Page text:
# PH calculation

1. May 1, 2006

### scarshapedstar

This problem is driving me nuts. :tongue2:

The polyprotic acid, H2SO4 has a complete disassociation at the first step and its pKa for the second step is 1.9. When CaSO4 dissolves ina strong acidic solution of HCl, the final concentration of Ca2+ is 0.03 M and [SO42-] is 0.008 M. What is the pH of the solution?

Okay, so I did the equilibrium for the first reaction. Doesn't tell me much except that I see it produces hydronium and sulfate at the end of the second step...

H2SO4 + H2O -> H3O+ (aq) + HSO4- (aq)

then

HSO4- (aq) + H2O (l) -> H3O+ (aq) + SO42- (aq)

...the second reaction seems to produce sulfate as well, but I can't quite figure out how to tie them together, mostly because I can't figure out how the second equilibrium reaction works. Working from

CaSO4 + H2O -> Ca2+ + SO42-

This seems too simple... do I need to add HCl and H2O on the left? If so then I get a chloride ion on the right that I don't have a concentration for, ditto for the hydronium... of course, since I'm just adding stuff to both sides, it doesn't matter, does it. Still, it seems like I'm missing something I'd need to find Kb.

Anyway, I'm presuming that if I could figure out this second reaction I could work out Kb and thus pKb, then pOH, pH, success. Although that leaves out the given pH... ugh. Stuck.

Last edited: May 1, 2006
2. May 1, 2006

If I am not mistaken, $$CaSO_{4}$$ is a salt that is insoluble in water. However, in the presence of strong acid, it dissolves, and the reaction should be as follows:-
$$CaSO_{4} + 2HCl --> H_{2}SO_{4} + CaCl_{2}$$. Now, as sulphuric acid is a product of the reaction, you can use the information provided about it to help you calculate the pH!

NOTE:
1) Assume no HCl is present after the reaction is complete, so the acidity of the final product comes from sulphuric acid alone.
2) Since sulphuric acid dissociates twice, my guess is you need to sum up the concentrations of $$H^+$$ produced in each dissociation to determine the total concentration of $$H^+$$ produced. You can directly sum up the concentrations as the volume of the final product is constant.

Last edited: May 1, 2006
3. May 1, 2006

### scarshapedstar

Whew, I do believe I get it now. Thank you so much. If there's a problem like this on my final today, you may well have just saved my college career :-)

4. May 1, 2006

### alfredblase

omg chemistry. you like this stuff? masochists xD all respect to you tho =)

5. May 1, 2006

### Staff: Mentor

You can't ignore HCl, as it is almost solely responsible for the solution pH. Take a look at the following equations - they contain the key to the solution:

[SO42- ] + [HSO4- ] = [Ca2+ ]

Ka = [SO42- ][H+ ]/[HSO4- ]

There are two unknowns only - [H+ ] being one of them.

Best,
Borek

Last edited by a moderator: Aug 13, 2013
6. May 1, 2006

Queries

Hi Borek!

May I know why we cannot ignore HCl? I thought it had completely reacted with the $$CaSO_{4}$$? Also, not much information is provided about it, so I thought we need not consider it...

Now that I think about it, do we even need to use the $$K_{a}$$ value? After all, isn't $$[H^+]_{total} = [H^+]_{1st\ dissociation} + [H^+]_{2nd\ dissociation}$$?

And when we analyze the question further, isn't this equivalent to $$[H^+]_{total} = 0.03 + [SO_{4}^{2-}]_{final}$$?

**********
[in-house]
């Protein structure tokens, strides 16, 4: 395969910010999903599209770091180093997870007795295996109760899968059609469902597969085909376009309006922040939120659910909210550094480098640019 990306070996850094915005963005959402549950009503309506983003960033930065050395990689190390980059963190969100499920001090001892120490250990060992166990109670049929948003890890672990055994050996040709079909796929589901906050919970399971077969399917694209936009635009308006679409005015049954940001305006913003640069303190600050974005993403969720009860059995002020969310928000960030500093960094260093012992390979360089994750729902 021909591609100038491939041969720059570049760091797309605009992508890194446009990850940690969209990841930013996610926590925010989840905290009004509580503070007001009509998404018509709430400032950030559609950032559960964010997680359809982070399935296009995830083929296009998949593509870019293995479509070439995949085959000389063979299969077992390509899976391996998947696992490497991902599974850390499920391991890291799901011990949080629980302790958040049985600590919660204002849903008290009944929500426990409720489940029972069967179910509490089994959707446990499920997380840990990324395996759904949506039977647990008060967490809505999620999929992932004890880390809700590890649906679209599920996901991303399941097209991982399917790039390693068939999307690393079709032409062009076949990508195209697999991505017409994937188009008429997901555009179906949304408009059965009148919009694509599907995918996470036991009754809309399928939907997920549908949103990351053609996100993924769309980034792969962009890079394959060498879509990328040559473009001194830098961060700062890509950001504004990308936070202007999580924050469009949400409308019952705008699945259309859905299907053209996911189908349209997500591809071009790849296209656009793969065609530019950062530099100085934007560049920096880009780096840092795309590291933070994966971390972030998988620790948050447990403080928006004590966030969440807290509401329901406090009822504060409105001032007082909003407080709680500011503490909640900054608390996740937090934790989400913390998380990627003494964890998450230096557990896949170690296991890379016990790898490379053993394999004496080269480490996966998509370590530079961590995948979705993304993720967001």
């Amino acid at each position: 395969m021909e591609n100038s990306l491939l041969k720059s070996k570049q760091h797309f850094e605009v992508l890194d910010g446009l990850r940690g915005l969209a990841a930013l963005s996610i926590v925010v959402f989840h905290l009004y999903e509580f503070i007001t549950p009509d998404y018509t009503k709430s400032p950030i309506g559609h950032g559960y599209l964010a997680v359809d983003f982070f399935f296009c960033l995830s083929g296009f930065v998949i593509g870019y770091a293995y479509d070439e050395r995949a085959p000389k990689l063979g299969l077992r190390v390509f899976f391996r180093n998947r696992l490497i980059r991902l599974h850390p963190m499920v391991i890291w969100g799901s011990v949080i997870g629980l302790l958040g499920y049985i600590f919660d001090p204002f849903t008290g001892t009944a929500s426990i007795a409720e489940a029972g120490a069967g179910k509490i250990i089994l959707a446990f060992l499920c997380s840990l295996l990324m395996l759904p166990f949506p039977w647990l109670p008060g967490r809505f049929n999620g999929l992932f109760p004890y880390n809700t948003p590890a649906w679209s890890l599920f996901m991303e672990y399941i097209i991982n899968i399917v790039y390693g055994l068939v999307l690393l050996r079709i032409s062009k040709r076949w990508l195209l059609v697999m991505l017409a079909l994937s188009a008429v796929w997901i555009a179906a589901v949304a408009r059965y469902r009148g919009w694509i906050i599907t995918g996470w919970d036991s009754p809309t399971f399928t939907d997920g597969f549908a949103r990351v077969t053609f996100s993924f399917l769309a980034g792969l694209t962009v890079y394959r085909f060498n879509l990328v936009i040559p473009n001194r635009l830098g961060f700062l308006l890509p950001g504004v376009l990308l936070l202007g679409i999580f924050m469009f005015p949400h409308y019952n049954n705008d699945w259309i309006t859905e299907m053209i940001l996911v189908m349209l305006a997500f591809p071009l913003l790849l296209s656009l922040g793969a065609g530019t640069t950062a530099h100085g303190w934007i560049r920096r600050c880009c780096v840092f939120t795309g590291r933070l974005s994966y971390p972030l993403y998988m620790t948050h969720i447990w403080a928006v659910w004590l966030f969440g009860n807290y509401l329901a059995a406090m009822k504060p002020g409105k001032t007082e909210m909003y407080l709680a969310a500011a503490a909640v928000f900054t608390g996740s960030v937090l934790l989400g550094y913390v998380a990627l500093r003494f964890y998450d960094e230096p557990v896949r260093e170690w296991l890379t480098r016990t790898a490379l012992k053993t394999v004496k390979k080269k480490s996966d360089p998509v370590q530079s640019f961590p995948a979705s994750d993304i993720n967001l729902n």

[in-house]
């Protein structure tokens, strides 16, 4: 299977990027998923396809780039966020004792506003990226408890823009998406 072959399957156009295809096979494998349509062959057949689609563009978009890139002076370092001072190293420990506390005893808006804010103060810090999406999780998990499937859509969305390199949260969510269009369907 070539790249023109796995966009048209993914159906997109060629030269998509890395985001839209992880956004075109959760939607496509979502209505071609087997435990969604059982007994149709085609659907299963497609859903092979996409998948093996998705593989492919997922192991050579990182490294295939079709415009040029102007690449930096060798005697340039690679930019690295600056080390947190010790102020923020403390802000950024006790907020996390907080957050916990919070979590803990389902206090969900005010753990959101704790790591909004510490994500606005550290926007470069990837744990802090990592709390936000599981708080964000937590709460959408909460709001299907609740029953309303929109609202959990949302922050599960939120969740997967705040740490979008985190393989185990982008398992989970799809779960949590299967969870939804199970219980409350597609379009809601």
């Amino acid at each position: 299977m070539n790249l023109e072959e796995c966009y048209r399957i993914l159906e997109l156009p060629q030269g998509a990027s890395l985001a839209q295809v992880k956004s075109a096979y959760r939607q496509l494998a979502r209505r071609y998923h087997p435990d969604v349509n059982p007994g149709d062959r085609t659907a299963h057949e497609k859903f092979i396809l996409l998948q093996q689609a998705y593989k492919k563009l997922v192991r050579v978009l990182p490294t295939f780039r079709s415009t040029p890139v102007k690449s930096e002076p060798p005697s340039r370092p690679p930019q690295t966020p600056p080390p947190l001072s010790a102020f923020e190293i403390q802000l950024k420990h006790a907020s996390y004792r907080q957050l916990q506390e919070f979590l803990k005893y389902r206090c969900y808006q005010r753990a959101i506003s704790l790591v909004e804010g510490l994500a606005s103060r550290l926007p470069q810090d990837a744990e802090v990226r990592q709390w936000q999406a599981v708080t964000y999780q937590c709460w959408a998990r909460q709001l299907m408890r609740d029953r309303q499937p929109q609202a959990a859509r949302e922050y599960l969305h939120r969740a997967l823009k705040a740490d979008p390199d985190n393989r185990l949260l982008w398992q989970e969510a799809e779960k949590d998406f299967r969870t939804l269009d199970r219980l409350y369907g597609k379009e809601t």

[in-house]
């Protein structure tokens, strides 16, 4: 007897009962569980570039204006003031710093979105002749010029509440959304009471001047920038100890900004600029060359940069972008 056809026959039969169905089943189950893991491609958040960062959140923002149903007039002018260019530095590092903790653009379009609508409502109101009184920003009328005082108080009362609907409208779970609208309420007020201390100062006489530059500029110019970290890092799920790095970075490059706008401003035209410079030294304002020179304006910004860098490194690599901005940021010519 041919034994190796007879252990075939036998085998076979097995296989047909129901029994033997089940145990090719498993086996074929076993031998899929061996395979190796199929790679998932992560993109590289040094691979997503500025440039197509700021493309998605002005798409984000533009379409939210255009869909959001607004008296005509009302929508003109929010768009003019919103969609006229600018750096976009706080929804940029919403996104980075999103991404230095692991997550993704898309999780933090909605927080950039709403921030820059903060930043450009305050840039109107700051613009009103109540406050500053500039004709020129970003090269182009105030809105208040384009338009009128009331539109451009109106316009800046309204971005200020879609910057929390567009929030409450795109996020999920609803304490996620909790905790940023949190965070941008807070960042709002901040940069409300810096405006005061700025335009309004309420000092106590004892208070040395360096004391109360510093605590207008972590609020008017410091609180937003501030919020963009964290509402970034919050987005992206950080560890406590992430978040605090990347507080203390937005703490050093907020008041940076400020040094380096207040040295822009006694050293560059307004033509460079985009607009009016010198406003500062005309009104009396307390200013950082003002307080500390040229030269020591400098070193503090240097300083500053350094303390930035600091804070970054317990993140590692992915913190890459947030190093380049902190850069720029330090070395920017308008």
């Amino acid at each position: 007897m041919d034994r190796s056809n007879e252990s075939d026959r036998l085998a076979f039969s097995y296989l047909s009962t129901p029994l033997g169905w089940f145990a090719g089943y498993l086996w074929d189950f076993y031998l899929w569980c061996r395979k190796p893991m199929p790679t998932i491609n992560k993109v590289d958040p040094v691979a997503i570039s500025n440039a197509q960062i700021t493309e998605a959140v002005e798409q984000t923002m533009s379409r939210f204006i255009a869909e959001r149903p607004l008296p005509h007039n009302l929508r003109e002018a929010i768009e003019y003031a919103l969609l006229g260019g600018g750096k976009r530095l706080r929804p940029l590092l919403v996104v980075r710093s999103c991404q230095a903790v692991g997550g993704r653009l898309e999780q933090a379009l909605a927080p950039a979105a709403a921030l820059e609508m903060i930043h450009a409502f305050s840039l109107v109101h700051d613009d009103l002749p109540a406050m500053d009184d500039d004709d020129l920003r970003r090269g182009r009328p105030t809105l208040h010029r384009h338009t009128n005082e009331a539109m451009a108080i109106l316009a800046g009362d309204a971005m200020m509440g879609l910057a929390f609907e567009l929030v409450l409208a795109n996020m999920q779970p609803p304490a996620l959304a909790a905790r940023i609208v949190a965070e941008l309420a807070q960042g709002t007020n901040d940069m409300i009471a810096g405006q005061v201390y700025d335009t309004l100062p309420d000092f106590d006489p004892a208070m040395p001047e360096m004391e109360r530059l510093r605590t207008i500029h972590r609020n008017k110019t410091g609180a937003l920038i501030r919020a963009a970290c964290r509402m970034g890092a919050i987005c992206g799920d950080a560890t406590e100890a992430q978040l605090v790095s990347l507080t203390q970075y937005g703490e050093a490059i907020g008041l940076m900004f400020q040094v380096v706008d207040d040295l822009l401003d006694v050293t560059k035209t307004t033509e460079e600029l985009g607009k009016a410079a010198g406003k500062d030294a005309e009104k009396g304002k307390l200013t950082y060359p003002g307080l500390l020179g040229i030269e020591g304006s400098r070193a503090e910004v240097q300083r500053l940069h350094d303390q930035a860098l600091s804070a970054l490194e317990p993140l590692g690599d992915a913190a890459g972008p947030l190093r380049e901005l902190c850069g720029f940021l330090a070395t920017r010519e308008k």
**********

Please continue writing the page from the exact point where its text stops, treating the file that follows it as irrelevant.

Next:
Thanks for your help!

Last edited: May 1, 2006
7. May 2, 2006

### Staff: Mentor

In short - you are not asked what is pH in effect of hydrolyzis, but what pH will force known situation is the solution.

Situation in the solution is such that in low pH (forced by HCl) SO42- gets protonated shifting CaSO4 dissolution to the right. This low pH is due to the HCl presence, not due to CaSO4 dissolution.

This value is not given here, but pKso for CaSO4 is 4.62, so saturated solution is about 0.0043M - about seven times less concentrated than 0.03M given in the question. Something pushes this equilibrium - and it is a presence of the H+ from other source than hydrolyzis.

pH of saturated CaSO4 solution is almost perfectly neutral (7.06 when calculated using BATE).

Best,
Borek

Last edited by a moderator: Aug 13, 2013
8. May 2, 2006

Query

So this reaction
$$CaSO_{4} + 2HCl --> H_{2}SO_{4} + CaCl_{2}$$ does not occur?

9. May 2, 2006

### Staff: Mentor

H2SO4 is too strong acid for HSO4- to get protonated in measurable quantities. So

CaSO4 + H+ -> Ca2+ + HSO4-

is what is really happening in the solution.

Best,
Borek

Last edited by a moderator: Aug 13, 2013
10. May 2, 2006

### GCT

When CaSO4 dissolves in water, the solvated SO4 2- reacts as a base, you can determine the Kb from the Ka for HSO4 -. For this problem, you probably don't need to consider the latter compounds reactivity as a base since it indicates that sulfuric acid dissociates completely.

From the solubility constant of CaSO4, you can determine the concentration of SO4 2- in an equilibrium saturated solution. You can then compare this concentration with explicitly given concentration due to the presence of HCl. That is the deviancy will indicated how much of the SO4 2- had reacted further. The setup for this equation, however, is slightly complicating, but I'll let you get started on that.

How much SO4 2- reacted pertains directly to how much HSO4 - was formed, its equilibrium concentration. You can use this equilibrium concentration as well as the provided Kb, or Ka if you prefer, to determine the pH. The equilibrium constant equation is sufficient for the determination of pH, you don't need to worry about HCl. That's the nice thing about these equations, is that you can determine the context of the solution simply by observing the dynamics of HSO4 -, it acts somewhat as an indicator.

11. May 2, 2006

### Staff: Mentor

Solubility constant was not given in the question. Equilibrium concentrations were.

Best,
Borek

Last edited by a moderator: Aug 13, 2013